There was a quick stop for fuel before checking into the hotel for the night, and it got a little sketchy for some of the other trucks when they realized they’d only be able to get 87 at the pump.  Thankfully, having an Accessport made that a really easy process.  While some of the trucks had to collect octane boosters and exist on prayer until the next fuel stop, the COBB25 Raptor just switched tunes, and kept the party going with no stress (and no check engine lights or limp modes).

If you’re going to Mexico, it’s pretty common to not have access to premium fuels. There’s also a real risk that premium-labeled fuel has degraded from low use before it ever makes it to your tank.  Having a backup plan (that isn’t flammable and taking up space in your truck), is a big win.

The last dinner with the group was at Roca Vela – a great dinner spot with unmatched vibes, and Instagram-worthy décor.  It was a bittersweet dinner, like the last night at camp with all your new friends.  We all called it pretty early, knowing we had a long commute back to the border in the morning.

End of the Baja Raptor Run – Day 5 – Bahia de los Angeles to Mexicali

The 6am call time was dark, foggy, pretty dreary. And then, we popped over a mountain….

desert trail at sunrise

Sunrise over the most incredible cactus forest.  What a way to wrap up this trip – cruising the coast line, and winding through the desert at sunrise.  It’s a wild thought that a few short days ago, I was nervous about driving in Baja.  Being with a qualified and experienced group lead really does make a difference, and I’m ready to go back soon.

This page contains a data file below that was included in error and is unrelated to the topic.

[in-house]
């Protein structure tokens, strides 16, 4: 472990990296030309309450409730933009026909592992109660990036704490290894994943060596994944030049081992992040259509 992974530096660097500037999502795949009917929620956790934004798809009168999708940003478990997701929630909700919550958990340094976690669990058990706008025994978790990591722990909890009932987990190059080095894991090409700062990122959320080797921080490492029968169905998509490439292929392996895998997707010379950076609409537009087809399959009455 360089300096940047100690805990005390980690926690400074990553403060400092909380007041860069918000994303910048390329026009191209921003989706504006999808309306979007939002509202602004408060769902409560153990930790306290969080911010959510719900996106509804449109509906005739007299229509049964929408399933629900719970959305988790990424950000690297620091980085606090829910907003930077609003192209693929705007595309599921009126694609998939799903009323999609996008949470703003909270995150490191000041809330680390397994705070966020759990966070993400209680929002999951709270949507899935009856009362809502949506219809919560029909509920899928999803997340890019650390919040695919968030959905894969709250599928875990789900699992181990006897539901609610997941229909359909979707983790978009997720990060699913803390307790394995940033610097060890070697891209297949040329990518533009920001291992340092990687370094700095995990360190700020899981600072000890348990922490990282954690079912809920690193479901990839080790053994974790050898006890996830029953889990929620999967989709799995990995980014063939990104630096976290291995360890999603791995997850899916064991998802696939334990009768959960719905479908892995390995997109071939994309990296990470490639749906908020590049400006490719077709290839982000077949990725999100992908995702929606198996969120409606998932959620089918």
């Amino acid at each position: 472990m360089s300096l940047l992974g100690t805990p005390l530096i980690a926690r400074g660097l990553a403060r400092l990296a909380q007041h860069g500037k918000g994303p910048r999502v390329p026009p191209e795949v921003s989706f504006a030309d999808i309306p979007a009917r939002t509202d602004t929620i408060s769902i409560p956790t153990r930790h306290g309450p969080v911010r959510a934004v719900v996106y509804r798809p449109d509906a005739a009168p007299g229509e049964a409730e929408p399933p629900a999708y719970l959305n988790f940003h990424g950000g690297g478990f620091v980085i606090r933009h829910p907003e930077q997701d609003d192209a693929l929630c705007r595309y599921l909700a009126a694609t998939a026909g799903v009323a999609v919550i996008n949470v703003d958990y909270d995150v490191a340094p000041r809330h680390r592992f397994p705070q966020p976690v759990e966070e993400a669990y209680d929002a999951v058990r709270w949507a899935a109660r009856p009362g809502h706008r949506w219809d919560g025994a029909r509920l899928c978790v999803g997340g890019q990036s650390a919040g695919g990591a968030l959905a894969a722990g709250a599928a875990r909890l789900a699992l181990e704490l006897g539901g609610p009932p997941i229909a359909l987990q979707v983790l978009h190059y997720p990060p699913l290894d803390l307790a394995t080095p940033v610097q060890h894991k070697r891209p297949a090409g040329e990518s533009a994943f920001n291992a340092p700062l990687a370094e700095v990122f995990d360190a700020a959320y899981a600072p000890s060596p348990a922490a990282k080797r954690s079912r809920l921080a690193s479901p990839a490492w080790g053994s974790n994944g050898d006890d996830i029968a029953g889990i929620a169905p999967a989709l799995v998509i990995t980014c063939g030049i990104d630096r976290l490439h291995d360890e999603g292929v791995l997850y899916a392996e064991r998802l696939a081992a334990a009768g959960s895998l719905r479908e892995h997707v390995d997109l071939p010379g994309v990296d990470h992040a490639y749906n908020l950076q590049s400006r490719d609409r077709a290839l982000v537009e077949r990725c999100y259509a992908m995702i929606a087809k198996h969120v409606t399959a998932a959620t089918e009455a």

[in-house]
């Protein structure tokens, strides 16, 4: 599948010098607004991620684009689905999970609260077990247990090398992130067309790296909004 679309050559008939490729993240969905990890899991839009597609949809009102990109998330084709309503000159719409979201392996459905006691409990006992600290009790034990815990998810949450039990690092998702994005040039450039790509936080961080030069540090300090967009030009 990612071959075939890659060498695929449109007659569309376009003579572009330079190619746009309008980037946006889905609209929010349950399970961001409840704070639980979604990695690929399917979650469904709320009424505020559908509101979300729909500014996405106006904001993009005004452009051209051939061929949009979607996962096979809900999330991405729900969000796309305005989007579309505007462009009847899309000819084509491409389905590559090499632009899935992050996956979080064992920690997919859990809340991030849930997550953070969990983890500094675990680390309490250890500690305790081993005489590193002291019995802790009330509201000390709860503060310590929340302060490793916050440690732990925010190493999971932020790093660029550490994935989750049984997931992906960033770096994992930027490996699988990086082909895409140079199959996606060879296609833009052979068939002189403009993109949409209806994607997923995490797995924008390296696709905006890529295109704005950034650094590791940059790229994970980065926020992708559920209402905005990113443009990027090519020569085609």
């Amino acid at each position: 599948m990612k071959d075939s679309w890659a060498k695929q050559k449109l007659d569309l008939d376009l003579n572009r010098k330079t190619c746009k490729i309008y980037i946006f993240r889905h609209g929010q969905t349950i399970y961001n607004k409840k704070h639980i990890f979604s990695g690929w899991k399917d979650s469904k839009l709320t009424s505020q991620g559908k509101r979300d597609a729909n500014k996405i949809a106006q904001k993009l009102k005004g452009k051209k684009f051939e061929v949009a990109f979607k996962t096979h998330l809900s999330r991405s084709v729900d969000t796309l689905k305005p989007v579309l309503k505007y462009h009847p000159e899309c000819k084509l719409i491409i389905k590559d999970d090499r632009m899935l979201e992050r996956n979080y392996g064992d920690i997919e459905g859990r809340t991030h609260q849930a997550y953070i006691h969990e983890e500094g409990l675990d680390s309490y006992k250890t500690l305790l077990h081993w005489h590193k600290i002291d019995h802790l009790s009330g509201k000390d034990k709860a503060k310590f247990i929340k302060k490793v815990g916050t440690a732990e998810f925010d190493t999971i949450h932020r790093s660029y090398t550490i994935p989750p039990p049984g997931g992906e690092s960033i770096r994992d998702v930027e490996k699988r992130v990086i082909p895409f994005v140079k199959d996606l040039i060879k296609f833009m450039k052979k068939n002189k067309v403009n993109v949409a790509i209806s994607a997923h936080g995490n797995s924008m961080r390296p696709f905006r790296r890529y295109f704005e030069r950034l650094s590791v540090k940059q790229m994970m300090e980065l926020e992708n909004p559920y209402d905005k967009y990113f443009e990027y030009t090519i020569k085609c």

Coming back across the border was a straightforward process, and we didn’t have any problems within our group.  The wait in line was there, but it wasn’t too bad.  Once we crossed, we clicked the radio off, waved goodbye to the last of our group as they came through, and headed east.

Some final thoughts, from after the trip:

Thank you again to the COBB team that helped with the final panic-prep before the trip, and got all the last-minute stuff out of the way.  SDHQ helped with the radio install to make sure we were all set for crystal-clear comms on the trail. You might have noticed the bumper upgrades since the original COBB25 launch – all credit there goes to Addictive Desert Designs.  They’re aggressive, they’re functional, and they look great.  Can’t ask for better than that.

Stay tuned for where the COBB25 Raptor is headed next!

Leave a Reply

Your email address will not be published. Required fields are marked *